The agency states that it has suffered widespread losses due to the cancellation of several tours — including Post Malone, Guns N’ Roses and Toby Keith — and canceled TV and film production.
In the lawsuit, UTA alleges that its losses should have been covered by its “business interruption” policies with Vigilant and Federal Insurance Co., two Chubb affiliates.
Chubb has taken the blanket position since early in the pandemic that business interruption policies do not cover COVID losses. Such policies cover losses related to “direct physical loss or damage” to property.
Plaintiffs’ attorneys around the country have argued that the presence of the coronavirus amounts to “damage” under the policy.
Chubb CEO Evan Greenberg explained the insurer’s position in a July 29 earnings call, saying business interruption policies are intended to cover damage due to events like a fire or a flood.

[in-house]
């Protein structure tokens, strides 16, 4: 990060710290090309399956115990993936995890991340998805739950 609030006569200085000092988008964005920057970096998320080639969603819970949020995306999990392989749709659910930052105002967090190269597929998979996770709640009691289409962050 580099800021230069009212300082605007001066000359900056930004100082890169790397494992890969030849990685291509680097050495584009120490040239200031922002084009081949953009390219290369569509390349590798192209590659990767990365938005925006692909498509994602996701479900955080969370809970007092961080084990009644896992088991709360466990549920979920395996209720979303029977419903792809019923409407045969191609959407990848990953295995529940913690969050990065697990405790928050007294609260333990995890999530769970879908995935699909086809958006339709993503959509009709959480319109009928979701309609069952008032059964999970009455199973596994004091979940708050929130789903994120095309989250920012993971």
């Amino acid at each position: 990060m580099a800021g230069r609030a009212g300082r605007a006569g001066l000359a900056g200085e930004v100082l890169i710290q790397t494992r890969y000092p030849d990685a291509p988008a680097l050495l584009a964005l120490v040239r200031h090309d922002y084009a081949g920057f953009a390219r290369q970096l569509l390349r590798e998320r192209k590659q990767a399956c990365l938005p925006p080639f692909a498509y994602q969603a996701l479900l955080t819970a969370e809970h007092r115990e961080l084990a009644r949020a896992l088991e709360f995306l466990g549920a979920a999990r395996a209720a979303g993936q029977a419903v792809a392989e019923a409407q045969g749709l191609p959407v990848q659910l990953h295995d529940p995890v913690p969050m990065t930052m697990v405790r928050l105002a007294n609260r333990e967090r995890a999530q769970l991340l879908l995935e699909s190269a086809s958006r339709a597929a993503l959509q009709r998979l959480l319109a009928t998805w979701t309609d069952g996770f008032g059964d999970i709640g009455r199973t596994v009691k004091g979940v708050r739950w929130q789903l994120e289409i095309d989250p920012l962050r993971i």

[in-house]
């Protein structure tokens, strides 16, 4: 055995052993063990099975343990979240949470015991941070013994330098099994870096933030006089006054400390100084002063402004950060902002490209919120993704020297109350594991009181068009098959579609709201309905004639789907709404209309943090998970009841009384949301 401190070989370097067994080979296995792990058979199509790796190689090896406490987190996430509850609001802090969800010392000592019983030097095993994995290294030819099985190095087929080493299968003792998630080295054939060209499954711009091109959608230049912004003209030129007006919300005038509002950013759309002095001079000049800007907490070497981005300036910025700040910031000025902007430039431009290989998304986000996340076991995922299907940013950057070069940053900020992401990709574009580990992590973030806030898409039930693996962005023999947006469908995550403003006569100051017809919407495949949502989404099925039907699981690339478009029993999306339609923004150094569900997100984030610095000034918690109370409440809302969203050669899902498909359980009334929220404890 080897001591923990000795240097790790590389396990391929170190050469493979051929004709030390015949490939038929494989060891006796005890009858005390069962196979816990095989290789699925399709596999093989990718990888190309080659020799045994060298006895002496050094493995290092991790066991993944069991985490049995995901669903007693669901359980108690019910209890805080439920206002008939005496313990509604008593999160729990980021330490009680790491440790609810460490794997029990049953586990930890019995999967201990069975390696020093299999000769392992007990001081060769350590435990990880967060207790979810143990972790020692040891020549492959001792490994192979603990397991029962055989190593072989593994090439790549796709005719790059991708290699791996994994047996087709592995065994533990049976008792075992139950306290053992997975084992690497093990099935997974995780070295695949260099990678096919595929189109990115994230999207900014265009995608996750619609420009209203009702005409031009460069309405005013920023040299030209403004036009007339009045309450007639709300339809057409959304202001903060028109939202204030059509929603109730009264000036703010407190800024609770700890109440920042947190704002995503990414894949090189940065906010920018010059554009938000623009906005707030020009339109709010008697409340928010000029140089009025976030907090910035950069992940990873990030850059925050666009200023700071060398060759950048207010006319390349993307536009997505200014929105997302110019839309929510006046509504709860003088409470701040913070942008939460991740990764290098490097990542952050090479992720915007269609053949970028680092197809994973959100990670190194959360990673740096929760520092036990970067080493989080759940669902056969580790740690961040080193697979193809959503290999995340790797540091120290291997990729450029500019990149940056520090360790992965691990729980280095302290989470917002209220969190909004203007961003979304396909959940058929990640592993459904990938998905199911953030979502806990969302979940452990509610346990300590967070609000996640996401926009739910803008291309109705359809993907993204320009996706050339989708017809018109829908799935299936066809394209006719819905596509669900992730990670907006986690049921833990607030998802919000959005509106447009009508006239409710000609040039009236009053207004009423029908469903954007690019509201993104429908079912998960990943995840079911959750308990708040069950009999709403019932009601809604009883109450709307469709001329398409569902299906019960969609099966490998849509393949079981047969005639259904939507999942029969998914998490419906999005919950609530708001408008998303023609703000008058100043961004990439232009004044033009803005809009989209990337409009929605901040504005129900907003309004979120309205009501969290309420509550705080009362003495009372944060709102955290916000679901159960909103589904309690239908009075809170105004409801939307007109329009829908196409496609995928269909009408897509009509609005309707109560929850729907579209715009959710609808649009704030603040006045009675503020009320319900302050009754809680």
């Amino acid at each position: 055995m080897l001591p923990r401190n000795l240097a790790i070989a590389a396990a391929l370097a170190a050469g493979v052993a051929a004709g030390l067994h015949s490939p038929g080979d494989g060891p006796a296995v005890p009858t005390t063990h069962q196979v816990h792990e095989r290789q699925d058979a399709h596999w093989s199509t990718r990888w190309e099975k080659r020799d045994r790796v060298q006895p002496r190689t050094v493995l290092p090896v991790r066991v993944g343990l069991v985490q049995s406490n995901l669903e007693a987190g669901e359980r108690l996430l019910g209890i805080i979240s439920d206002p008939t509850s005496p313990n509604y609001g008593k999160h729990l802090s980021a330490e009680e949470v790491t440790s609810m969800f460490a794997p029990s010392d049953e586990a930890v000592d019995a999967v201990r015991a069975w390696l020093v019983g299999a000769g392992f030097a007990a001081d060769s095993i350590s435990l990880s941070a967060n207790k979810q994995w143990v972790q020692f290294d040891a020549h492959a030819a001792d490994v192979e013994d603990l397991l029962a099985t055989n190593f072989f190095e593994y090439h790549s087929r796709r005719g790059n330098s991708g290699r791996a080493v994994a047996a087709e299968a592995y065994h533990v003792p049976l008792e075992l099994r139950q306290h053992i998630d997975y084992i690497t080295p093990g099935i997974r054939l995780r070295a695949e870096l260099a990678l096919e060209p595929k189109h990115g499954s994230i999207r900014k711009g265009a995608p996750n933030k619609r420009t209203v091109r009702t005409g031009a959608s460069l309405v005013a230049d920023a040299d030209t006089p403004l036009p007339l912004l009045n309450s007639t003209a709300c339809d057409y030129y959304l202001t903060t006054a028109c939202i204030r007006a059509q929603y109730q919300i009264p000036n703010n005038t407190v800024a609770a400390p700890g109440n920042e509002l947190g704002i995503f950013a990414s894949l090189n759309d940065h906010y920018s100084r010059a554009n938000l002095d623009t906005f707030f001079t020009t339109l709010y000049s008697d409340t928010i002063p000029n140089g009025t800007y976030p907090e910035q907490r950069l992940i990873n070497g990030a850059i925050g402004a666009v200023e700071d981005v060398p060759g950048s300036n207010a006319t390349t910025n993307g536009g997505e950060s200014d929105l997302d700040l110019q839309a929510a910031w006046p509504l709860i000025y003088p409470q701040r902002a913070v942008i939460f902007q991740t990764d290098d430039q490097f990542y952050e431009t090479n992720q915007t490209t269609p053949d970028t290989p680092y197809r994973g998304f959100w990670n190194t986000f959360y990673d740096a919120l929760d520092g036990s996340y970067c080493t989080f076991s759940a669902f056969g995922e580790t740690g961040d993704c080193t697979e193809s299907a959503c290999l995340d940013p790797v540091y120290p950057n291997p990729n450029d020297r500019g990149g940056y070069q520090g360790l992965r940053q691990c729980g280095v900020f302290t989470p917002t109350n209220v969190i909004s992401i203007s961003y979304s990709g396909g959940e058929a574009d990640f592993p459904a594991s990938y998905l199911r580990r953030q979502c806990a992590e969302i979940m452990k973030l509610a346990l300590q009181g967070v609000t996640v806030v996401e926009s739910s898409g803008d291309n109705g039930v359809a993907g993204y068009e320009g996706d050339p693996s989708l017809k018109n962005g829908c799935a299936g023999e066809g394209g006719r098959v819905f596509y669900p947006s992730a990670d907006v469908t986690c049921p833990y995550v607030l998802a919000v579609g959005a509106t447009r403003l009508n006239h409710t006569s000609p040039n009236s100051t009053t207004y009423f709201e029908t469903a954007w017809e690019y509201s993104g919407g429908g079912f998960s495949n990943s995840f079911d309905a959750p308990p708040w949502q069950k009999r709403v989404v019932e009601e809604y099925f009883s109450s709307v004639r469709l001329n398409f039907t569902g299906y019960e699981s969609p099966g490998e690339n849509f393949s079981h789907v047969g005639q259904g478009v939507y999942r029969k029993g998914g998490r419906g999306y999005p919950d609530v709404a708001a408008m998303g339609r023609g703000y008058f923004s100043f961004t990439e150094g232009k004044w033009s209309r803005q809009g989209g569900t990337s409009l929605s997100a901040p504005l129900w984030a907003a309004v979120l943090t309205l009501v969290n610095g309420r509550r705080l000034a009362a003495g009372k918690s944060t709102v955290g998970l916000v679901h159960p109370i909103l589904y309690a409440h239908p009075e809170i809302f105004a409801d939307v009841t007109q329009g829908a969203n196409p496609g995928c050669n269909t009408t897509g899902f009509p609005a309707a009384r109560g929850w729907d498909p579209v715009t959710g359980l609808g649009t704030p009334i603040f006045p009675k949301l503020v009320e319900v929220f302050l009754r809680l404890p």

“Plaintiff attorneys are attempting to torture or reverse engineer insurance contract language to conjure up business interruption coverage that for the most part simply doesn’t exist,” Greenberg said.
Greenberg said state regulators have made it clear that pandemic risk “is not covered and that the industry could not cover the massive open-ended tail risk of a global pandemic because it threatens the industry’s solvency.”
In the suit, UTA argues that the virus “was present on and in the vicinity of UTA’s premises.” At least 13 employees have tested positive, as well as five spouses and some of their dependents, according to the suit.
Vigilant denied UTA’s claim on Sept. 14, invoking the carrier’s blanket position that the virus does not constitute physical loss or damage.